Freeway Music — Columbia, SC’s Premier Music School

How To Develop A Positive Practice Cycle

by: Matt Knox

How To Develop A Positive Practice Cycle

Five words that a music teacher never wants to hear: I didn’t practice this week.

The excuses:

Concession – “I swear I will practice twice as hard this week!”

Transference – “It’s my mom’s fault. She makes me go to bed too early!”

Overload – “I didn’t have time to practice. I had to do x, y, and z last week!”

The truth is that letting yourself off the hook when it comes to practicing can lead to serious problems. Not practicing one week leads to not practicing the next, and so on and so forth, until an entire month passes without any progress – or worse – perhaps even regression. Sometimes, the problem becomes so severe that you may give up entirely, believing that your schedule or a perceived lack of talent is too great to overcome.

Why do we do it?

While it is true that some weeks become too hectic to find time to sit down with your instrument, this circumstance is a rarity; the real problem is not time or skill, but attitude. Many students are hesitant to pick up an instrument because the small chunk of free time that presents itself (15 minutes here, 10 minutes there) seems inadequate to make any real progress. Discouraged, the student decides to hold off on practicing when the seemingly daunting task will be more manageable. What we fail to realize is that very few people will be handed a solid hour on a silver platter to sit down with his/her instrument. It just doesn’t happen.

What does happen, though, are those brief moments of freedom we experience throughout the day – the 15 minutes in the morning we spend waiting to leave for school or work, the 20 minutes we waste on the computer after school/work to give our minds a break, the 15 minutes before bed when we try to clear our thoughts for sleep. These are the moments we need to seize and use, the ones we can’t let slip away. They are short, but they add up. Though they may seem too brief to be productive, they aren’t – any time spent with the instrument in your hands will benefit you as a musician, and short burst of concentrated practice are arguably more effective than an hour spent half-practicing/half-noodling in one sitting. Keeping your mind engaged in your homework for the week will keep you focused and sharp, and will also build your confidence in what you are doing – this time, causing a positive cycle of practice that will draw you in instead of push you away.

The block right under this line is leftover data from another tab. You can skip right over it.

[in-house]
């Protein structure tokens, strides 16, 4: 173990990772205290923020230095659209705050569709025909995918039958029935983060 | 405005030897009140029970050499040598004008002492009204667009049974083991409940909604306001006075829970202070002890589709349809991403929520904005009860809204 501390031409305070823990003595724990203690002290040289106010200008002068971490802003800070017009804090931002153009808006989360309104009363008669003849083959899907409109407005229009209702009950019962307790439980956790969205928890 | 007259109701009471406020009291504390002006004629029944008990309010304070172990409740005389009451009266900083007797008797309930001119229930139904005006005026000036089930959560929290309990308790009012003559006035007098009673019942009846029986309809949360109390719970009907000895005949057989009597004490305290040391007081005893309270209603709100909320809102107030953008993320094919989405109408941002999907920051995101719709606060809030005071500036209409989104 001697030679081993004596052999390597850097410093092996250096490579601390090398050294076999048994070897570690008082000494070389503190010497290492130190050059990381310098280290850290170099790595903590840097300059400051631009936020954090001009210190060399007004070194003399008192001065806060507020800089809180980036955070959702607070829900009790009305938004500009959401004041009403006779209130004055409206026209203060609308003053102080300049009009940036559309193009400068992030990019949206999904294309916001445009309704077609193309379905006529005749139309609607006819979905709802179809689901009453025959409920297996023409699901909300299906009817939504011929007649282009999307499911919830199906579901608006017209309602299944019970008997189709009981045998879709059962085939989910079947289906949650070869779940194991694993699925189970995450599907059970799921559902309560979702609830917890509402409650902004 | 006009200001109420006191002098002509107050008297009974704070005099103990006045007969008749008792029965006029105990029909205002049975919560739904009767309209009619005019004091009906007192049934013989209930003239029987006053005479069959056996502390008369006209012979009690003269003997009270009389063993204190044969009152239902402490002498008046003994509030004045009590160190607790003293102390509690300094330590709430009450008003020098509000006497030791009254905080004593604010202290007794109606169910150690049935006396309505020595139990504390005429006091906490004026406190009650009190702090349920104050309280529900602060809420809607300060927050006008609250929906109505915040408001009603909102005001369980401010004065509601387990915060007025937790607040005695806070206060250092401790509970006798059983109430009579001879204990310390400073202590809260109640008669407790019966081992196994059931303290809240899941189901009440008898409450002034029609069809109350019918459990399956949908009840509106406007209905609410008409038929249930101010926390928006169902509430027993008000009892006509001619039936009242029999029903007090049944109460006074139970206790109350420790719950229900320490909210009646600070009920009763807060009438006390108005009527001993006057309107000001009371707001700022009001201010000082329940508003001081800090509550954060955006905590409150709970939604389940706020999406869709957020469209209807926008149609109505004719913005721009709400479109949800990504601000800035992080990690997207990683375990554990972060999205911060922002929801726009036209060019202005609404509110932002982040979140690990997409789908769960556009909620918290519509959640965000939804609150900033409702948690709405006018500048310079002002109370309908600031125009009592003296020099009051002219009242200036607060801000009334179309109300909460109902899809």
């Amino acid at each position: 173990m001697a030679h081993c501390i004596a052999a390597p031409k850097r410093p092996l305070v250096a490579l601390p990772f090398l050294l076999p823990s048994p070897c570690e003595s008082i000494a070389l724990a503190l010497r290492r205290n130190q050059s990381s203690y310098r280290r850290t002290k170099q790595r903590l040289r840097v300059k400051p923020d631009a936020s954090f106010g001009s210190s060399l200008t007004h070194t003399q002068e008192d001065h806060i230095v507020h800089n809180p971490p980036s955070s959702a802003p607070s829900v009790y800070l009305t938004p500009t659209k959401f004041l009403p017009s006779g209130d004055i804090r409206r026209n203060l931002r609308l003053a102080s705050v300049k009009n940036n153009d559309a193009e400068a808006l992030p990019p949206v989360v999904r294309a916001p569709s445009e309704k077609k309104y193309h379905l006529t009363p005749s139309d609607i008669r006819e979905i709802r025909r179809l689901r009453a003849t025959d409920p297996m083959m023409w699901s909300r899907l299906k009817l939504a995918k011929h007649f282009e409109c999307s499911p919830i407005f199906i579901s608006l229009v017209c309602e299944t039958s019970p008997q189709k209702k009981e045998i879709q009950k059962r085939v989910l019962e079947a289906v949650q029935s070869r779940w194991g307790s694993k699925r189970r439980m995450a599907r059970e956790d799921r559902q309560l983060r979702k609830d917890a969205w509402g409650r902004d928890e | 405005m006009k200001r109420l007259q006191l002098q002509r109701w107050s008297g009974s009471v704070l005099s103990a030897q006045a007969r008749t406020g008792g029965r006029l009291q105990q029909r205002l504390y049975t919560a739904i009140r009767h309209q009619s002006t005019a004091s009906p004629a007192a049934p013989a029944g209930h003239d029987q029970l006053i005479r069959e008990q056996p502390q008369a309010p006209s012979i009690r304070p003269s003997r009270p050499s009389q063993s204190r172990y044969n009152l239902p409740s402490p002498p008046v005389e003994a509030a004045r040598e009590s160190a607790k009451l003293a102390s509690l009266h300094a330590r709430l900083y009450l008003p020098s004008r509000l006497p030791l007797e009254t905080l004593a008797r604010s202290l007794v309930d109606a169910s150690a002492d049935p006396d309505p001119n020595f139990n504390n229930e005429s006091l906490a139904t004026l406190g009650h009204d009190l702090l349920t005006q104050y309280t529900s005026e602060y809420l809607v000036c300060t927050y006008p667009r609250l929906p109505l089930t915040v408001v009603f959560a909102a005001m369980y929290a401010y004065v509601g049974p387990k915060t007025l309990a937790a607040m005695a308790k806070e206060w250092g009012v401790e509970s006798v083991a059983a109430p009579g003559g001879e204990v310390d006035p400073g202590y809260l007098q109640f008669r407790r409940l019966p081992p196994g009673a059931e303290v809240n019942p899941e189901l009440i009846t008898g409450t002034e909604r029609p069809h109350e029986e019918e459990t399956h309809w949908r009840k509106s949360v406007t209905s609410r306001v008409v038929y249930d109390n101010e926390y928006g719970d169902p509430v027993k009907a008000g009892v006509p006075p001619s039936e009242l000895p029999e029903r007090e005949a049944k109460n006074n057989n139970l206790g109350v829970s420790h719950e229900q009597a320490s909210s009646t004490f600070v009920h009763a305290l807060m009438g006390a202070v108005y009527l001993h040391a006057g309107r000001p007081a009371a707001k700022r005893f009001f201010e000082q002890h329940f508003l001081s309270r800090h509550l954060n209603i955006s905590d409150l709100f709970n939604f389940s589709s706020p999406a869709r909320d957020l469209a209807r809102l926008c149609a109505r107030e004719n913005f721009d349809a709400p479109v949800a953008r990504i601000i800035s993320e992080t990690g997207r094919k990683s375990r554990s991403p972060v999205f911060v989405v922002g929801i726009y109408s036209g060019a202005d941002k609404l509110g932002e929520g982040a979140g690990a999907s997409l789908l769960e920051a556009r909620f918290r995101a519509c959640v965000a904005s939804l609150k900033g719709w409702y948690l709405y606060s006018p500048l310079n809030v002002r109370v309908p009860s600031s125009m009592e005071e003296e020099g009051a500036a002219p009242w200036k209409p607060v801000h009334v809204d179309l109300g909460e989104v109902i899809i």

Stay sharp, stay focused, and take advantage of those small moments. They may be the only thing standing in the way of your becoming the musician you want to be.

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